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Oak Knoll School Blog

3 Ways to Celebrate National Hispanic Heritage Month with Children

Posted by Melissa Miller on Sep 19, 2021 8:05:49 AM

National Hispanic Heritage Month is celebrated annually from September 15 to October 15 and affords Americans the opportunity to recognize the long and rich history, achievements, and contributions of Hispanics and Latino/as in the United States. Hispanic Heritage Month uniquely starts in the middle of the month to recognize the anniversary of when five Latin American countries, Costa Rica, El Salvador, Guatemala, Honduras, and Nicaragua, earned their independence from Spain on September 15, 1821. Mexico and Chile became independent on September 16 and 18 from Spain.

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Topics: diversity, equity, inclusion and justice, hispanic heritage

How Schools Can Help Foster Inclusivity

Posted by Laura Perillo on Apr 16, 2021 11:47:47 AM

As most of the nation gears up to send their children back into the physical classroom (hopefully) after months of virtual learning, parents will place a large part of their child’s development directly back into the hands of their school system.

Schools have a tremendous impact in the lives of our children. One way to help ensure that we are raising good humans is to work in tandem with our schools to help foster inclusivity – the practice or policy of including people who might otherwise be excluded or marginalized.

Every parent wants their child to feel included, accepted, to make friends and to have an overall positive experience and year in the classroom.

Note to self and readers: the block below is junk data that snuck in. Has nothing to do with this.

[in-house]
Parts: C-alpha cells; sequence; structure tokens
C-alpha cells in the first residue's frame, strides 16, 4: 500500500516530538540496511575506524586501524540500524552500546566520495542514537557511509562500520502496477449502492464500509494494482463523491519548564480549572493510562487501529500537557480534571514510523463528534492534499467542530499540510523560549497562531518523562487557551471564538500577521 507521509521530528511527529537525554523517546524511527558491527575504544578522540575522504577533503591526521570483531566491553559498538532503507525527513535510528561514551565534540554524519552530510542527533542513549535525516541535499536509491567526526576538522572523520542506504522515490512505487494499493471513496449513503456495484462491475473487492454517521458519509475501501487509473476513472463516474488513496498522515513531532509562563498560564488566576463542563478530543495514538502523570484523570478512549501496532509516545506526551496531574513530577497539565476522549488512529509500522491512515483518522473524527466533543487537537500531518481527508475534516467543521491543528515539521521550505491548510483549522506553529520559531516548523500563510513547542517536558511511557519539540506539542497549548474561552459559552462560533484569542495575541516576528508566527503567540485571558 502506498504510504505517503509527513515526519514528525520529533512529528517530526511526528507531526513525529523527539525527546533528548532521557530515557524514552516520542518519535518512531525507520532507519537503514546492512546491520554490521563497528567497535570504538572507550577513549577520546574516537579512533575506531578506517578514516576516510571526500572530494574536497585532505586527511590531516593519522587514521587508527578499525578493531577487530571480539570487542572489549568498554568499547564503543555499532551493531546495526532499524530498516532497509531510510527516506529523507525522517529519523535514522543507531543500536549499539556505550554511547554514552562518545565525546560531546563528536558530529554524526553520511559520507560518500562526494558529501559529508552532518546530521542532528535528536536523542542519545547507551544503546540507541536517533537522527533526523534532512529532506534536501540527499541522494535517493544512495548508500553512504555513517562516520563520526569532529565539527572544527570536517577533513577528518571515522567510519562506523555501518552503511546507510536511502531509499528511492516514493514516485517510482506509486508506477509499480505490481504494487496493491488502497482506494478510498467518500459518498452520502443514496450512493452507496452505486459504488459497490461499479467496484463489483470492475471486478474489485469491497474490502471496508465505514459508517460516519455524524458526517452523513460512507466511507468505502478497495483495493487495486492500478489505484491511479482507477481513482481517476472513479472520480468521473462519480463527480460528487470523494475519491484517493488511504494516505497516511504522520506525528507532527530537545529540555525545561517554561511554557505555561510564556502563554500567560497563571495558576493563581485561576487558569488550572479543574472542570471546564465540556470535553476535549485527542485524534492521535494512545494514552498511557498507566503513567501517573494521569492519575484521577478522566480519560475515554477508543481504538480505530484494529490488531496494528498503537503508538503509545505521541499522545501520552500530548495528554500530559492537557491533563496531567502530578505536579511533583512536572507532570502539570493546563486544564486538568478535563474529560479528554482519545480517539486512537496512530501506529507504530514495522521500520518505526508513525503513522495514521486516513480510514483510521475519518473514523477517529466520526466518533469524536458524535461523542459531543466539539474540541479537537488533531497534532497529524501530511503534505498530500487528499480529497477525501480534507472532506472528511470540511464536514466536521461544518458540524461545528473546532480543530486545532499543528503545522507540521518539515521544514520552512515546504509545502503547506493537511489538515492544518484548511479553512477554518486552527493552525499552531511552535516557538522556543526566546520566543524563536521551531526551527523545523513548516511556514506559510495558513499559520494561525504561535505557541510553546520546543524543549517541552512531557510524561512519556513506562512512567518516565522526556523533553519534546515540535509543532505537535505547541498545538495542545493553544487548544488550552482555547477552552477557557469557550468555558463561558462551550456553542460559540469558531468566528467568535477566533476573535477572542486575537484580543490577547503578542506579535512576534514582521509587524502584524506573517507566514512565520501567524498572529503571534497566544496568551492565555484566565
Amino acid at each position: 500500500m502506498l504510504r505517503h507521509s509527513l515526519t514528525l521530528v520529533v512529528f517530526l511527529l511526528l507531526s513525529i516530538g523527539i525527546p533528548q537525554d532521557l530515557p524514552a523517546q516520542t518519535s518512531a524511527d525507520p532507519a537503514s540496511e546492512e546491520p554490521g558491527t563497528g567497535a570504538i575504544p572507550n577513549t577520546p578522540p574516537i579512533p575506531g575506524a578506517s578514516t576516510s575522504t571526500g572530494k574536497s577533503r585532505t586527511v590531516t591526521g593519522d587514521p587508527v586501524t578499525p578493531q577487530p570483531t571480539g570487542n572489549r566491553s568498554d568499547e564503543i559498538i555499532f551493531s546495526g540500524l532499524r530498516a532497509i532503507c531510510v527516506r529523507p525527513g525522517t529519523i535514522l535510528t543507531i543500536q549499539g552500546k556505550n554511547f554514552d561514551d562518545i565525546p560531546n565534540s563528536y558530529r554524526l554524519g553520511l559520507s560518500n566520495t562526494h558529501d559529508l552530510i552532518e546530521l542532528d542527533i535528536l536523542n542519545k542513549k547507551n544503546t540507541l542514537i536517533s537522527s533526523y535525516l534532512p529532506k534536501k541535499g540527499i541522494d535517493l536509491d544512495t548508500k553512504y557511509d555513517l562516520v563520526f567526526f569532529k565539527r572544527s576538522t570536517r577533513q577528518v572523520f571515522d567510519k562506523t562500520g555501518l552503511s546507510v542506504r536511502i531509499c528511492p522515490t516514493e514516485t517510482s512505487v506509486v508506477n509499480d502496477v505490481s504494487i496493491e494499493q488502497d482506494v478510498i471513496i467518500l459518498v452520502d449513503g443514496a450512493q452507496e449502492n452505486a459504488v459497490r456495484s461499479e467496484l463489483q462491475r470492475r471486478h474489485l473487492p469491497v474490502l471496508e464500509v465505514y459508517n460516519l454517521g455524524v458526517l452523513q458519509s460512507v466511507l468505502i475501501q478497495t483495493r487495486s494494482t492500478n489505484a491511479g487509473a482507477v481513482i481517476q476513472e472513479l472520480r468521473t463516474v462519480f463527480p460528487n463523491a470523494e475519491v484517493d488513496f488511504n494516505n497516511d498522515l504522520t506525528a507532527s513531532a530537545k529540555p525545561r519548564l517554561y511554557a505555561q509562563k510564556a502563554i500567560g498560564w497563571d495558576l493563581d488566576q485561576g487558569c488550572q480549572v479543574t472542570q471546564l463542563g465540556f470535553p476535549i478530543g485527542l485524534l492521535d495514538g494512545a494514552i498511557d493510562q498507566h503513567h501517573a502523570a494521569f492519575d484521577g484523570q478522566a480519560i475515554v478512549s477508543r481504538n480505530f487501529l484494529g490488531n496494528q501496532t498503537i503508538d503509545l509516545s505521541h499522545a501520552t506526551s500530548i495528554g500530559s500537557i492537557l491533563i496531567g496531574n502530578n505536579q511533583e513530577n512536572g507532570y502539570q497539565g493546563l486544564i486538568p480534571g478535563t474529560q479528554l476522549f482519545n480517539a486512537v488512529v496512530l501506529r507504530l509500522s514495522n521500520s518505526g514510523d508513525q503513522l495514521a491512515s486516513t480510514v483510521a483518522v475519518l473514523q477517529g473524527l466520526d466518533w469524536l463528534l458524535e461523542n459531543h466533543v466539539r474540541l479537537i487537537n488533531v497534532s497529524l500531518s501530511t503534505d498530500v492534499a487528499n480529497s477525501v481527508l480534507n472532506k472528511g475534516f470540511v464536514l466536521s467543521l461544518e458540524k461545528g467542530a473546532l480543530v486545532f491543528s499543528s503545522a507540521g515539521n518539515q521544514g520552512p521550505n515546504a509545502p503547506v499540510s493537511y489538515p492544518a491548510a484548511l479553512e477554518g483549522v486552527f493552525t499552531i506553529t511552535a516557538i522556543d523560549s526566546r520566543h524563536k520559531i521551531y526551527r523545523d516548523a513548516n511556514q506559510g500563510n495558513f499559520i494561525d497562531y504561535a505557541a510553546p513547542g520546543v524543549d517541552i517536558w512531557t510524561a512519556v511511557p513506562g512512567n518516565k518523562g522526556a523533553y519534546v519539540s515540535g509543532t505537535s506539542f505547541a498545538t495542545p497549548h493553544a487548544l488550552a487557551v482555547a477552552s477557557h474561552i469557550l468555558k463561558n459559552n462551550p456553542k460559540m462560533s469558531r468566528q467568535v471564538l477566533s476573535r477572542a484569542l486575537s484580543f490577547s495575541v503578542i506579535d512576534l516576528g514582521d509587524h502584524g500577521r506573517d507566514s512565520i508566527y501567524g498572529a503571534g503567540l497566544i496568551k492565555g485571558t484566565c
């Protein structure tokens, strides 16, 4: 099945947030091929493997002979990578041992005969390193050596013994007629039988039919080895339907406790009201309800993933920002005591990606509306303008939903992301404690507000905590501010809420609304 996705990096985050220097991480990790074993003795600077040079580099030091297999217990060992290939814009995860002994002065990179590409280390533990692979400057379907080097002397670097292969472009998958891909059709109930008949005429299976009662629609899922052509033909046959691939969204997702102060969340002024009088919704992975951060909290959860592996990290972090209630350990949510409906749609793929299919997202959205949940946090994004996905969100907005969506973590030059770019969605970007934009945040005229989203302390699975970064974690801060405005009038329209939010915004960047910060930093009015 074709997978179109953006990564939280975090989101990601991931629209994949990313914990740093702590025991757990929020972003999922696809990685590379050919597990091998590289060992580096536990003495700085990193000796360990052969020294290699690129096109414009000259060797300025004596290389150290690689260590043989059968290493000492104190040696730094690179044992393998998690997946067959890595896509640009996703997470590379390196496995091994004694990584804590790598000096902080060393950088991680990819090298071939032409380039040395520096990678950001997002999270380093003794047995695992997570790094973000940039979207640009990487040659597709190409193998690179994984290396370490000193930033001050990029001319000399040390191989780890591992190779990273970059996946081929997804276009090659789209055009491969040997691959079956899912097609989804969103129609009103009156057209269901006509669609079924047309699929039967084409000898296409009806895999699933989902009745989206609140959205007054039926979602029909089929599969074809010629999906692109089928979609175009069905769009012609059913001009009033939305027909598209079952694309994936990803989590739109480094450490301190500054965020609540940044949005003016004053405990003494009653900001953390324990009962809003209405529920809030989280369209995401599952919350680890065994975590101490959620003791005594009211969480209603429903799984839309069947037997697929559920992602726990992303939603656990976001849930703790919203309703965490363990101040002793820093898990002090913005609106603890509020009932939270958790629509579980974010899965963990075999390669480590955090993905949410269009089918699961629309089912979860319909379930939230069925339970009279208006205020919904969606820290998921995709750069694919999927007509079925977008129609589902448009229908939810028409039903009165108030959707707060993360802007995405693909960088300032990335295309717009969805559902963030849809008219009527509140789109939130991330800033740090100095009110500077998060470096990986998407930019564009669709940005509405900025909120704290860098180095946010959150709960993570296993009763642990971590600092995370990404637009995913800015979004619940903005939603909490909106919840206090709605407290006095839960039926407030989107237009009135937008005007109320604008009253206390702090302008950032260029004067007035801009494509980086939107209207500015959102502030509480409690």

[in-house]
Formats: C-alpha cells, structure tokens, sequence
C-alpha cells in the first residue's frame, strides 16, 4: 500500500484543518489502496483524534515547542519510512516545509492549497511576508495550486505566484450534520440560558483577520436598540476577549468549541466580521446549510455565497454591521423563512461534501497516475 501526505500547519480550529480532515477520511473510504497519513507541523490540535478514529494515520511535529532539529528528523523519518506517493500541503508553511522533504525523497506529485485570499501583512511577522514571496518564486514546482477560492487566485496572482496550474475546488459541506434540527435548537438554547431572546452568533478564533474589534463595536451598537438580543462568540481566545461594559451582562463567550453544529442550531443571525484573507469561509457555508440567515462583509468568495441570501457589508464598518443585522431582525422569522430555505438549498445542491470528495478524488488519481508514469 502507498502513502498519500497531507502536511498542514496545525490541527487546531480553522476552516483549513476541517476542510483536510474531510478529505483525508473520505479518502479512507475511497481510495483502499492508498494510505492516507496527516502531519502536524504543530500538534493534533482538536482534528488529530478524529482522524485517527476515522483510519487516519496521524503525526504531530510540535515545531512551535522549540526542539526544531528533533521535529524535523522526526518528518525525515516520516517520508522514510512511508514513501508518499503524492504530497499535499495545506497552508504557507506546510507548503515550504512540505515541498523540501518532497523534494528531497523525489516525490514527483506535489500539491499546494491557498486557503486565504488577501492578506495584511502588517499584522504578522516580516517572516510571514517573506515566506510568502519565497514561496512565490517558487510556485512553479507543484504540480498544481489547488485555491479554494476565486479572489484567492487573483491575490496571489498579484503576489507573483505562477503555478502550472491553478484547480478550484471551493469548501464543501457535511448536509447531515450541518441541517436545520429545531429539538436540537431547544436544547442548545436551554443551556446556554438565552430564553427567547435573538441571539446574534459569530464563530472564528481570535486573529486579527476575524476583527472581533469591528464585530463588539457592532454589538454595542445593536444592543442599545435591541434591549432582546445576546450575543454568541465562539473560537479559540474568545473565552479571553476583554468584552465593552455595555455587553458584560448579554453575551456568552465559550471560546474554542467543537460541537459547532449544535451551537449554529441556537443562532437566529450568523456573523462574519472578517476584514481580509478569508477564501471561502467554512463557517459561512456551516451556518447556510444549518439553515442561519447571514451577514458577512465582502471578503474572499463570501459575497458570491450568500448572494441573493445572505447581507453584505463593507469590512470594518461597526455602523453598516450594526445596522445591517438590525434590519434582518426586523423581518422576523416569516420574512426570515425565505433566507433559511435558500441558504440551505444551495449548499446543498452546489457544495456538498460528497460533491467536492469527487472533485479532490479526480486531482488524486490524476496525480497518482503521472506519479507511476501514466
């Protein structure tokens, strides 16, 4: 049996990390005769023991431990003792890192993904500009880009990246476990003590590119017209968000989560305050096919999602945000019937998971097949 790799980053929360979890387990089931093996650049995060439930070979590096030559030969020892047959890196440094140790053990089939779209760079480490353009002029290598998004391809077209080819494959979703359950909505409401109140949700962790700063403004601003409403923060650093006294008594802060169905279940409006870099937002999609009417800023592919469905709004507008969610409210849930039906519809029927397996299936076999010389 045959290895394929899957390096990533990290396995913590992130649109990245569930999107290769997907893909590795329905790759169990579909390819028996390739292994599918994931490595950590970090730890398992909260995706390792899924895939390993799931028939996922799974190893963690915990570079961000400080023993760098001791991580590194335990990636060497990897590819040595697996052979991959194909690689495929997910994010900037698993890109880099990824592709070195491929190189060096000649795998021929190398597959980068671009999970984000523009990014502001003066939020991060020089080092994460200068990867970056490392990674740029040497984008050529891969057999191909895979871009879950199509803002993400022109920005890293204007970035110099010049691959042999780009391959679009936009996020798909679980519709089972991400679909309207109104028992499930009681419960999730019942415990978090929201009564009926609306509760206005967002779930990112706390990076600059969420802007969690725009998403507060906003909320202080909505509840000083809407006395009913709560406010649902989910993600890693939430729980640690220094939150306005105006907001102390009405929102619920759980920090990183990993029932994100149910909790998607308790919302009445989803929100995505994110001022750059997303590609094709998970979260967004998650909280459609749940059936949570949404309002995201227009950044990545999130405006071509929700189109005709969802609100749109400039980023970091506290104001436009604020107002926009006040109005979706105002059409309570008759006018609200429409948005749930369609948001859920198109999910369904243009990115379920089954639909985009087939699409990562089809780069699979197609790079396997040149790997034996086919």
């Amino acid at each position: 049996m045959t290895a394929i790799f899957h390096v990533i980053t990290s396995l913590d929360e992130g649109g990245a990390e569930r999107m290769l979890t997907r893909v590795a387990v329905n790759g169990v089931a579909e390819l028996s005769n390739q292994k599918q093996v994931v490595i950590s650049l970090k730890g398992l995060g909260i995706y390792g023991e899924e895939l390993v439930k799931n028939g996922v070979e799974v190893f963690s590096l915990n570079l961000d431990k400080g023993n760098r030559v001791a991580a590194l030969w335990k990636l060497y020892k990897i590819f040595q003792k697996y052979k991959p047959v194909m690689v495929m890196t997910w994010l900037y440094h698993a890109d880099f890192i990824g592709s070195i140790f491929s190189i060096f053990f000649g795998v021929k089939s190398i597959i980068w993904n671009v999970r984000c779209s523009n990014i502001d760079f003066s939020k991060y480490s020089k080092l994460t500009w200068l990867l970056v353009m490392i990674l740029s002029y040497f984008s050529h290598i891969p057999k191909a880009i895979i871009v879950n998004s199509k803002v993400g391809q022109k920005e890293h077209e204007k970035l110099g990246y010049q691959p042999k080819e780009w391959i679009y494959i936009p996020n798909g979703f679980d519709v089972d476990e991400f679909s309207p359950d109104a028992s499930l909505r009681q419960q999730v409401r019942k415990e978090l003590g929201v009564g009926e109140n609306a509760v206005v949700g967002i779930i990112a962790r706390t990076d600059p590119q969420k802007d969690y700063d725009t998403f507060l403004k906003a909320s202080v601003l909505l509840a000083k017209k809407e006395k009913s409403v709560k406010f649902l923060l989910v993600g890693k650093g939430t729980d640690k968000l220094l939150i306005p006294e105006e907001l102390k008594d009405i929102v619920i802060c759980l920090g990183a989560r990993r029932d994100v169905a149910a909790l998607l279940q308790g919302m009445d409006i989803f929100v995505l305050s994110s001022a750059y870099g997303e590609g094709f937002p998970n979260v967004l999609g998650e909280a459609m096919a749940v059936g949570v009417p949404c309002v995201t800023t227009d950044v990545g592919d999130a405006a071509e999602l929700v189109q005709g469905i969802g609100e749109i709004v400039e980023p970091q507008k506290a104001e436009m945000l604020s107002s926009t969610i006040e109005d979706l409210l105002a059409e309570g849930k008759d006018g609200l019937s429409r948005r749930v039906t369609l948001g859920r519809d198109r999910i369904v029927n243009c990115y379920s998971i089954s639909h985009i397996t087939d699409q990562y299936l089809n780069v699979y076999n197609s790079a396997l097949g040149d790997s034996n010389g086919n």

Here are several ways that schools can work together with parents, and their communities to help foster inclusivity.

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Topics: project-based learning, social and emotional learning, diversity, equity, inclusion and justice

Cultural Appropriation: Is Your Halloween Costume Insensitive?

Posted by Jennifer Wilson on Oct 23, 2020 9:24:26 AM

Anyone who is a returning member of our community knows that Halloween is a special time at Oak Knoll. For all of our new students and faculty – just wait! From the sweetness and joy of the Lower School parade to the creativity and hilarity of the Upper School seniors’ costume reveal, it is another example of our unique traditions and community spirit.

For some, unfortunately, Halloween can also be a time of hurt and disappointment, when they see their culture appropriated* or reduced to a costume. We know that this is not what any member of our community would want, and so we are sharing some resources that shed light on some costumes that are sold or created nationwide that are not appropriate. This is by no means meant to be an exhaustive list, so if you are questioning if a costume not on this list is appropriate, please feel free to reach out.

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Topics: halloween, diversity, equity, inclusion and justice

An Upper School ad for Oak Knoll School of the Holy Child

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